Why Change is So Hard

Last updated: June 2014

June marks Migraine & Headache Awareness Month, an annual campaign to make people more aware of the impact of migraine and headache disorders on everyone’s life. Lots of bloggers out there (including several of us from migraine.com) are responding to HMAM Blog Challenge posts this month. We’re using Migraine & Headache Awareness Month Blog Challenge prompts as a way to spread awareness of all the intricacies of migraine disease.  June 25th’s topic is “Why Change Is So Hard.”

Several months ago, I had the opportunity to hear author, lecturer, and professor Dan Heath speak about psychology and its implications for the workplace and in the home. It was pretty fascinating.  I was so happy to click on June 25th’s blog challenge link to find that the FastCompany video I was asked to watch, “Why Change Is So Hard,” features Mr. Heath himself.  (He’s a really engaging speaker, and that shines through on the video—I recommend you search for it and watch!)

I’m in the midst of some really big changes myself.  After not living in the same state as my parents for many years, they now live less than two miles away.  This isn’t a bad change for me—in fact, I helped encourage them to move to Athens and am thrilled they’re here.  It’s just a big change for me.  In addition to their having just moved here, they also decided it’s time to sell my house, a house I’ve been renting from them for a decade now.

Though I knew this day was coming, the day we’d put the house up for sale and allow strangers to walk through it and evaluate it and decide if it’s something they want to make an offer on, it was still really sad to put the for sale signs in the yard.  Suddenly I can’t let the house get as messy as I’d like.  I also have to begin searching for a new place, though we’re not entirely sure when this place will sell.  My home, something I’ve worked hard to establish for many years, will soon be sold to someone else.  My parents more than deserve to let go of this house and reduce their commitments, and I think Jim and I are ready to find a rental somewhere else in town.  But that doesn’t mean it’s not a difficult time.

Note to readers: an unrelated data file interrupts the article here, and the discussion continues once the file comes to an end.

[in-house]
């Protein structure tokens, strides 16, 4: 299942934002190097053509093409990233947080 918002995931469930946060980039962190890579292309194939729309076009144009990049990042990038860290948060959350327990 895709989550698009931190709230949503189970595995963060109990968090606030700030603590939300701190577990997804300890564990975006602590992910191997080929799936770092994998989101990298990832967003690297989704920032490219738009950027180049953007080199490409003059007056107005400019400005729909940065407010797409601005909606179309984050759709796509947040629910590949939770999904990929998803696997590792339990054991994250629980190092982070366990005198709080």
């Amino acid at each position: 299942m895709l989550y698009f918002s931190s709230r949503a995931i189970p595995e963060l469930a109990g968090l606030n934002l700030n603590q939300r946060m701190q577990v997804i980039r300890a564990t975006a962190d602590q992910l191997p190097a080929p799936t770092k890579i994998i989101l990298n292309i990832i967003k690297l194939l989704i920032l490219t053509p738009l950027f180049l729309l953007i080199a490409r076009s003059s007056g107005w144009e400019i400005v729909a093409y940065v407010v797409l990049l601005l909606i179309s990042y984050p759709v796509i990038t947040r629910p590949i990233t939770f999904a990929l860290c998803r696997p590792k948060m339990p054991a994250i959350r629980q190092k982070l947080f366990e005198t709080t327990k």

The types of change Dan Heath describes in his video are more simplistic, but I think the truth of the research he explains remains intact:  change is, in a word, exhausting. Even if we are exhilarated and ready for something new, our brain tires easily of new stimuli and new challenges.  Until this new way of life becomes normalized, we are more likely to have shorter fuses and we are more likely to feel like we need to give our brains a rest.

What sort of changes, big or small, have you encountered in the last few months?  What have you done to cope with these changes? How have these changes affected your health, especially as far as migraine is concerned?

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This article represents the opinions, thoughts, and experiences of the author; none of this content has been paid for by any advertiser. The Migraine.com team does not recommend or endorse any products or treatments discussed herein. Learn more about how we maintain editorial integrity here.

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